Rajan Zed, President of the Universal Society of Hinduism, has issued another statement against Hi-Rez Studios' upcoming massively online battle arena (MOBA) game, SMITE. This time the group is asking the organizers of QuakeCon (which starts this Thursday in the great state of Texas) to remove the game from its competition line-up. From the statement, as reported by Kotaku:
Some comments on Friday from Todd Harris, Hi-Rez Studios' chief operating officer, concerning the exclusion of some deities and the inclusions of others may tick off some religious groups even more than they already were about SMITE, the company's upcoming DOTA-like online RPG action strategy title.
The Associated Press reports that residents in the Northern city of Gao in Mali are not happy after Islamists smashed television sets used to play video games and watch television shows that were considered "un-Islamic." The effort was intended to show residents that they are under Shariah law there. The Islamist fighters took up a strong position in the northern part of the Northeastern African country after they were they pushed back by Malian government troops in March.
Fox News has an interesting story on one developer who is not afraid to go head-to-head with Blizzard's Diablo III - in fact their game features the ultimate demon fighter (sans the actual fighting with demons). While Blizzard was launching one of the biggest games of the year, Christian software developer Lightside Games was launching a new Facebook game featuring Jesus called Journey of Jesus: The Calling.
Family Research Council president Tony Perkins has taken Star Wars: The Old Republic to task for allowing gay relationships in the game. Anyone who isn't in a special interest group like Family Research Council and has paid attention to the way BioWare does things, knows that this is nothing new, of course. In one of his recent daily radio broadcast Perkins attacked the option for same-sex relationships, saying "in a new Star Wars game, the biggest threat to the empire may be homosexual activists!"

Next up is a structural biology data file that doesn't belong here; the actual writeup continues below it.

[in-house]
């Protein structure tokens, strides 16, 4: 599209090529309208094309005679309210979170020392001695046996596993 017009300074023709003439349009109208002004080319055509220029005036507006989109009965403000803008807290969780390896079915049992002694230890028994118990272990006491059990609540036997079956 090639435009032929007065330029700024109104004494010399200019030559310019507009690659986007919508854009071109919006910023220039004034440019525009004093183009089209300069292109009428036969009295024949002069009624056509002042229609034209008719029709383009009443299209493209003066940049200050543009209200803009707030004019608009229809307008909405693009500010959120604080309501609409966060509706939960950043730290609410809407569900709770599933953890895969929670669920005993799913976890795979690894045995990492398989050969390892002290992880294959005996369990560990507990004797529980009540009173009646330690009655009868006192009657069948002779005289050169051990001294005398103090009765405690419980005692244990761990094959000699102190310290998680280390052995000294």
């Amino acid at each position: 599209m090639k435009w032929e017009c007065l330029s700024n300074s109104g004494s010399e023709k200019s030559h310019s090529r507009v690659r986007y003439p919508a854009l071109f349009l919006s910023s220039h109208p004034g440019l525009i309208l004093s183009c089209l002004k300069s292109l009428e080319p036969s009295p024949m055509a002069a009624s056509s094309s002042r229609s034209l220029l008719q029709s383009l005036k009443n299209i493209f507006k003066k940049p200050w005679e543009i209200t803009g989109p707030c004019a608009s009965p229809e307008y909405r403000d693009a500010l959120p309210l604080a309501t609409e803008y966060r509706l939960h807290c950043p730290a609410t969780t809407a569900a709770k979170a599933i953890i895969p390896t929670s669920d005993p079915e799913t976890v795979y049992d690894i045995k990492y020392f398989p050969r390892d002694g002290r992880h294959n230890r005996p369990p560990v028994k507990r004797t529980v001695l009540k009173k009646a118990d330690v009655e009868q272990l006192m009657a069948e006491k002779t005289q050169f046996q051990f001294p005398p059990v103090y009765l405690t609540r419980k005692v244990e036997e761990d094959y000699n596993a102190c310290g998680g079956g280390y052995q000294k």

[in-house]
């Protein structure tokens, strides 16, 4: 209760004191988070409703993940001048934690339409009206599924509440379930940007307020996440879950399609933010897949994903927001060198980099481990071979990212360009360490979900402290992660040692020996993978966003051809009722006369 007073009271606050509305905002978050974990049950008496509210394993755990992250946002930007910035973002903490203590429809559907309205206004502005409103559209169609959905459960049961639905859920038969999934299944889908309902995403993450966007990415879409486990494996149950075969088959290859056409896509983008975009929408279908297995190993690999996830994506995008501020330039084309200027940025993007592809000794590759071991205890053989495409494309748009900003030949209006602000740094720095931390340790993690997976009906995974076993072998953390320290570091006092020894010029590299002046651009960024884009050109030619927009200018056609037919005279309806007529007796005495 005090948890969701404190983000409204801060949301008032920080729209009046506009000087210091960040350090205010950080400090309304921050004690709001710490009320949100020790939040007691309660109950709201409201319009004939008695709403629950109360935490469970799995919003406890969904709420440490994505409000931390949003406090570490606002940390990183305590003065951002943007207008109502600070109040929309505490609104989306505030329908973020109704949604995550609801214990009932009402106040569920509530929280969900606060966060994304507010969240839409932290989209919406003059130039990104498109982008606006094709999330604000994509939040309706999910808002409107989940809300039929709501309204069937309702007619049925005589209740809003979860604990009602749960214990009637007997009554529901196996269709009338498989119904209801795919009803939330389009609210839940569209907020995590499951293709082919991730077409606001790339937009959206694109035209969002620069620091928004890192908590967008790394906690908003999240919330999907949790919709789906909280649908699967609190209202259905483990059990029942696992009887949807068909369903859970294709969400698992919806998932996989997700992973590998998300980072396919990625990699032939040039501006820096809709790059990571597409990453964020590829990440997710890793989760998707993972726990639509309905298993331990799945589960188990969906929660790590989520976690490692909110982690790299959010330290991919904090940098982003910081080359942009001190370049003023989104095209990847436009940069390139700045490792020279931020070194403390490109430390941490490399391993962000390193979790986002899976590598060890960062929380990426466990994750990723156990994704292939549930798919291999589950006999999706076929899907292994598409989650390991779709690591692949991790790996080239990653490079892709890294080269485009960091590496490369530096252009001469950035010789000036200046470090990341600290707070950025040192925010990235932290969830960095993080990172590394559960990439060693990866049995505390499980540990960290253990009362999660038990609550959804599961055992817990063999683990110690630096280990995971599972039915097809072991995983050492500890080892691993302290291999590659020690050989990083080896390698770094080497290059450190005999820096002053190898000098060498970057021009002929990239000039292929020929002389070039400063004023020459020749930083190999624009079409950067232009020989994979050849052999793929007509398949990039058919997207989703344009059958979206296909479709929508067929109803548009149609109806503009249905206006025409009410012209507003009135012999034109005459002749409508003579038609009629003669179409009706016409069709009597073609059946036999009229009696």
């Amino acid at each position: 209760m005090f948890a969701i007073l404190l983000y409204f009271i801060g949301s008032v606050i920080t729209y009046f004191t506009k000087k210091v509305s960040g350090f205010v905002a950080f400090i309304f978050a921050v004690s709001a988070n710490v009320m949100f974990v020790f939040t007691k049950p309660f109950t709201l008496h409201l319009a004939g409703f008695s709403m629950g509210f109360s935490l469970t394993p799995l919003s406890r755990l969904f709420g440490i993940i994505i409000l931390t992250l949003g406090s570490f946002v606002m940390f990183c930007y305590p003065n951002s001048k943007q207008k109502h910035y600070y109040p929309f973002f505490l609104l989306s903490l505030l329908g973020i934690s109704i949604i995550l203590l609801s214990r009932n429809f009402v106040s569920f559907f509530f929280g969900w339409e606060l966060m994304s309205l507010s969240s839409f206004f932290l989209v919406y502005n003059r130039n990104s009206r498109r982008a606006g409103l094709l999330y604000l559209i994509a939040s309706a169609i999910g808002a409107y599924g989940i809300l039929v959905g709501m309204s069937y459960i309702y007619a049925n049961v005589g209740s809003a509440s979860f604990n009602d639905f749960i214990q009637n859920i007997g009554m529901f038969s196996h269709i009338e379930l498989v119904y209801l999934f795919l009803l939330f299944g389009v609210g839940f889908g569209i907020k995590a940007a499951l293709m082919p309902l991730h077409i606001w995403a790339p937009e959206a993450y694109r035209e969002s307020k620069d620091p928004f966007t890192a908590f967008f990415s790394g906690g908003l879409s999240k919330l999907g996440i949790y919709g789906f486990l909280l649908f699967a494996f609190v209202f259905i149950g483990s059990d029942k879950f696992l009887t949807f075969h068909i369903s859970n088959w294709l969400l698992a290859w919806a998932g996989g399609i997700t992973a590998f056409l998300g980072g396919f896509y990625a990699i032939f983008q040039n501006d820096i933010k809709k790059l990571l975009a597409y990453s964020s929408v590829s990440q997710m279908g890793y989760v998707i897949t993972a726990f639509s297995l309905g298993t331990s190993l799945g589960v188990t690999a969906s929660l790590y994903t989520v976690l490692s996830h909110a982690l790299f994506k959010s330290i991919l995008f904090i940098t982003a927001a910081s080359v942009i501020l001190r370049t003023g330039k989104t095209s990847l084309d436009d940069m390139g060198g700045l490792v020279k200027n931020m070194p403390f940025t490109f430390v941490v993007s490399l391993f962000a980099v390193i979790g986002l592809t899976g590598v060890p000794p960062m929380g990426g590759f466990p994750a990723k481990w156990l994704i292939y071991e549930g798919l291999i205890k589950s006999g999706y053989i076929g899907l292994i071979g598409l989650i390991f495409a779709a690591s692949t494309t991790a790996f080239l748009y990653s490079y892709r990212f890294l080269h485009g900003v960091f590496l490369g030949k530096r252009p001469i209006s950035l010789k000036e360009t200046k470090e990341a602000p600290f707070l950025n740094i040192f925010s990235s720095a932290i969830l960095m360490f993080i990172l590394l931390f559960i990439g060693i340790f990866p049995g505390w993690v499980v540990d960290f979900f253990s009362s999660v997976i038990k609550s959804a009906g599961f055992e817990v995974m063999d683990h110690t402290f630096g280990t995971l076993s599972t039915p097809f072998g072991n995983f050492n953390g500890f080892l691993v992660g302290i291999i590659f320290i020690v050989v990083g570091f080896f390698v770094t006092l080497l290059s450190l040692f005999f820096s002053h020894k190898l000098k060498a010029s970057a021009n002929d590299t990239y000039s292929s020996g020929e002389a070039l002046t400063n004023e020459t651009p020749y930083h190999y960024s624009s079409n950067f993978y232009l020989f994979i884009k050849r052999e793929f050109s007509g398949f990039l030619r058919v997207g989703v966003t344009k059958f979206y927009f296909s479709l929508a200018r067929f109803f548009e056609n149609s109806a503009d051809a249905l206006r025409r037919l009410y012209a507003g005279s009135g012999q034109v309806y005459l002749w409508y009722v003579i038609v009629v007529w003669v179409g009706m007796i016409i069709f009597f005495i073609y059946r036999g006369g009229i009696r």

Update: This story is apparently ancient history from March 2010. While it's fun to refresh your memory, it's not news. We apologize for presenting it as such.
The Australian Christian Lobby is doing its best to slow down the momentum of an R18+ ratings classification in Australia by using a new tactic: comparing mature video games to cigarettes. The group used the public consultation period for the R18+ classification to assail the games industry.
The Binding of Isaac, Edmund McMillen's dark and (in some circles) controversial game about child abuse and religion is getting an expansion soon. McMillen's new expansion is called Wrath of the Lamb and will reportedly add more of "everything." The expansion, which will cost right around $3, will be "done when it's done," according to McMillen. PC Gamers puts the development time for the expansion - based on what McMillen has said in the past - to a month or so.
The Westboro Baptist Church pretends that it supports morality, but it's hard to take anything away from what the group does other than to draw the conclusion that they are in it for publicity and controversy. If you need an example of this, then I refer you a recent tweet by top church member Margie J Phelps. This morning she tweeted via her iPhone that the church planned to protest Apple founder Steve Jobs' funeral:
SGR Games has been quietly testing a game called Vatican Wars (formerly codenamed Priestville) that challenges players to serve as Catholic Priests and performing duties that Priests perform. The social game for Facebook tests the intersection of religion, politics, and social issues by challenging players to take strong positions on issues important to the church such as capital punishment and abortion. The game launched last week as Vatican Wars but prior to its official launch developer SGR gave it a nine-month test under the moniker of Priestville.
While we have no idea where most Australian politicians stand on yesterday's draft proposal for an R18+ video game classification, the new adult rating is getting some unexpected support from the Catholic Church. According to a GameSpot report, the Australian Catholic Bishops Conference said that they welcomed yesterday's proposed guidelines for adult rating for video games. Unfortunately not all religious groups agree: the Australian Christian Lobby describe the changes as "frightening."